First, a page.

Advertising Junk Food
With childhood obesity rates on the rise, Health Canada is taking aim at junk food ads that target children.
Childhood obesity rates in Canada have tripled since 1980, and today, nearly one third of Canadians aged 6-17 is overweight or obese.
Ottawa will be consulting the public as well as industry and health groups during a 45 day consultation period before introducing legislation to restrict, or perhaps even ban, the marketing of junk food to young people.
Tighter rules on advertising junk food to kids will likely impact Canadian’s health, it could also influence social and traditional media, such as television, as well as sports sponsorships.
In Canada, only Quebec has restrictions on the marketing of food to children.
A new report by the Heart and Stroke Foundation says that 90% of online food and beverage ads viewed by youths are for unhealthy products high in fat, sugar and salt, such as desserts, snacks, cereals and sodas, promoting calls to create federal bans on such advertising.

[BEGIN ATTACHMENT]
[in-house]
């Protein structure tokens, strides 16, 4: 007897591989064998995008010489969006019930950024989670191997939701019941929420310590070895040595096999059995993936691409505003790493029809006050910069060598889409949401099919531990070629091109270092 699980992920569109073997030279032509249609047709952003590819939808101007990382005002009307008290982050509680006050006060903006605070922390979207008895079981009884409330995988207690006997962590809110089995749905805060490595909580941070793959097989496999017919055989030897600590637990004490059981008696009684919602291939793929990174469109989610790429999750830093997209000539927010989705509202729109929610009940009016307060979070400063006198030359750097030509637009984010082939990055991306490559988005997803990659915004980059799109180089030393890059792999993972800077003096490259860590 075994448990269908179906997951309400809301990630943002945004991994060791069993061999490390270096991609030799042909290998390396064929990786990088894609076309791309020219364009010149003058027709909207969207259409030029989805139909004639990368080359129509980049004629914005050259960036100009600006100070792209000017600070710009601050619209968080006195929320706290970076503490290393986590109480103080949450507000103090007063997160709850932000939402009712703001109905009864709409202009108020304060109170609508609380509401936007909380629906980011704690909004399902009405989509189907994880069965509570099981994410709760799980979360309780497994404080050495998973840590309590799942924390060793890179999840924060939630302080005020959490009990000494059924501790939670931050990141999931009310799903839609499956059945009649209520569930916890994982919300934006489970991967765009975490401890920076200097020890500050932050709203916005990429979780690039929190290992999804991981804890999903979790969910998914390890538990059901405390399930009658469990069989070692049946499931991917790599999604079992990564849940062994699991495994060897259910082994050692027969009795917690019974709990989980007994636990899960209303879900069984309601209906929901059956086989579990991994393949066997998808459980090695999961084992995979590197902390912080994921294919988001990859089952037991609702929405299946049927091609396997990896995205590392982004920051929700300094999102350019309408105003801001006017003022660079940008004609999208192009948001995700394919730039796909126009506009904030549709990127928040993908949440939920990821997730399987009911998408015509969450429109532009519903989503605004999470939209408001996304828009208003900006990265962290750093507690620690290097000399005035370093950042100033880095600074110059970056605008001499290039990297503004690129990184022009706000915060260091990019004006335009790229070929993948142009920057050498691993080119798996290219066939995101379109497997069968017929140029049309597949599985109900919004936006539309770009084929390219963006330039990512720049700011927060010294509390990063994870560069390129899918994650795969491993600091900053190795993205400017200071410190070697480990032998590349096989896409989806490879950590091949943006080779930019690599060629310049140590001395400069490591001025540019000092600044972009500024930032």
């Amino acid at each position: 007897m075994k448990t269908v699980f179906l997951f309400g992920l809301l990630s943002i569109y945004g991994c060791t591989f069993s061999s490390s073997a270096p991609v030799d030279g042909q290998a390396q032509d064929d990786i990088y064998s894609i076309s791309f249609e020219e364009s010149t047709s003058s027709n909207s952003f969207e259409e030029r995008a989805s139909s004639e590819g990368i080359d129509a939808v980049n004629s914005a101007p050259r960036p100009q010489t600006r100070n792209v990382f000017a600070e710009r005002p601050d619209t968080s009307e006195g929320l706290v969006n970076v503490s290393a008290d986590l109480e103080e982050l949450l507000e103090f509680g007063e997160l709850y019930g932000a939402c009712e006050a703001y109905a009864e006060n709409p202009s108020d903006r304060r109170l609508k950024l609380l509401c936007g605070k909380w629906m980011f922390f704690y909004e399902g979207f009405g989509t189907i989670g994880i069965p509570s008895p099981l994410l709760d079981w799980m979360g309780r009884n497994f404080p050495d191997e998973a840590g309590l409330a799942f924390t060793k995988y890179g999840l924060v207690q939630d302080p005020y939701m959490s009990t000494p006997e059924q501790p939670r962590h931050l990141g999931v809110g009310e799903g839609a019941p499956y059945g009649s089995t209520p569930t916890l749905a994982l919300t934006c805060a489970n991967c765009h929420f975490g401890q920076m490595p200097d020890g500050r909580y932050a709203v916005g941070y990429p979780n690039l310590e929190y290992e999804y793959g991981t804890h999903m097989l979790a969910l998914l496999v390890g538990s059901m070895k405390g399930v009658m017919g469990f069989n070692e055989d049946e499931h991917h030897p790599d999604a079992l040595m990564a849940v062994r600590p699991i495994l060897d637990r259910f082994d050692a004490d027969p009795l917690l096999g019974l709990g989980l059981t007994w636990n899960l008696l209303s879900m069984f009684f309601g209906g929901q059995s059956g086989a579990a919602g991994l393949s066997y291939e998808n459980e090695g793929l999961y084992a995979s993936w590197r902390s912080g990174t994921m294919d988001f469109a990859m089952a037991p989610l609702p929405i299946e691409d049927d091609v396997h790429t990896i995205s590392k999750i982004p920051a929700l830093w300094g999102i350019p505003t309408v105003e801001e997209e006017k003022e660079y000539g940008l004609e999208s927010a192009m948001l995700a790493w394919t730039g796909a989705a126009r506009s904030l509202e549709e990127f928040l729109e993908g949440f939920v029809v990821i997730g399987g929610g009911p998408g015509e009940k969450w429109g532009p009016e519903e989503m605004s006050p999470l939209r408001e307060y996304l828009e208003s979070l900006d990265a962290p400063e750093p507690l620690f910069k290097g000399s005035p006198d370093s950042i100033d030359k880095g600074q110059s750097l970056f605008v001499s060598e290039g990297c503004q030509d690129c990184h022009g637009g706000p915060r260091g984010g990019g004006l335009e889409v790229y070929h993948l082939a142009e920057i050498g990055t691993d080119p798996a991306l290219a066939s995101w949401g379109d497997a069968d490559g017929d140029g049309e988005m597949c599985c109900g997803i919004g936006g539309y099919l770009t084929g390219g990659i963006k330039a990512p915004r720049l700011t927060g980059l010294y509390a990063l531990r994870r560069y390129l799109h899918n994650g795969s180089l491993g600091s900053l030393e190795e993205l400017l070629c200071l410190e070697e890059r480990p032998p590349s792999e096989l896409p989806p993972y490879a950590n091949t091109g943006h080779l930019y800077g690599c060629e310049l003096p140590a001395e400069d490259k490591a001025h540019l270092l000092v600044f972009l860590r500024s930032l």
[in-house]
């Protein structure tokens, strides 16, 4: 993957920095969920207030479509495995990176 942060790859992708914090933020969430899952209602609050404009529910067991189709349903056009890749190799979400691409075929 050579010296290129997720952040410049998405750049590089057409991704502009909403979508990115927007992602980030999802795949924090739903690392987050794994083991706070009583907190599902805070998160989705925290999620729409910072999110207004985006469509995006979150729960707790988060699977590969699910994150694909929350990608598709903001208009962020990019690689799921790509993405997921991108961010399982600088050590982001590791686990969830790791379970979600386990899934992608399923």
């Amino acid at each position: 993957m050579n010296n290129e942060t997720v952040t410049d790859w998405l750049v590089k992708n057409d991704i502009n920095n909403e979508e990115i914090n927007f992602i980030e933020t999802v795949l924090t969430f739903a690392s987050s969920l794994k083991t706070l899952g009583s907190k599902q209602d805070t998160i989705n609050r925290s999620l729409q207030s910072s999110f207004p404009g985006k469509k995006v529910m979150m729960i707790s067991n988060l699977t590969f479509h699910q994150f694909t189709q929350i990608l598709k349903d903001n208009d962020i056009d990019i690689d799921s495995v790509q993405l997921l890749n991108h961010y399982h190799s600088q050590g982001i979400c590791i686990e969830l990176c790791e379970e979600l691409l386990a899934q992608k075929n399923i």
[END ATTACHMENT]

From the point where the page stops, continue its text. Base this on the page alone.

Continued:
Experts estimate that over the span of a year, Canadian children between the ages of 2 to 11 view more than 25 million online food and beverage ads.
Parents blame such marketing for the so-called ‘nag factor’ where children pester their parents to buy products they see online and on television.
According to the Heart and Stroke Foundations report over the past 70 years, processed food purchases have doubled and now account for 60% of family food purchases. One quarter of children ages 5-19, moreover, reported consuming sugary drinks every day while less than half of youths aged 12-19 eat the minimum recommendation of five daily servings of fruit and vegetables. Canadian children and youth, meanwhile spend almost 8 hours a day in front of television screens and other social media.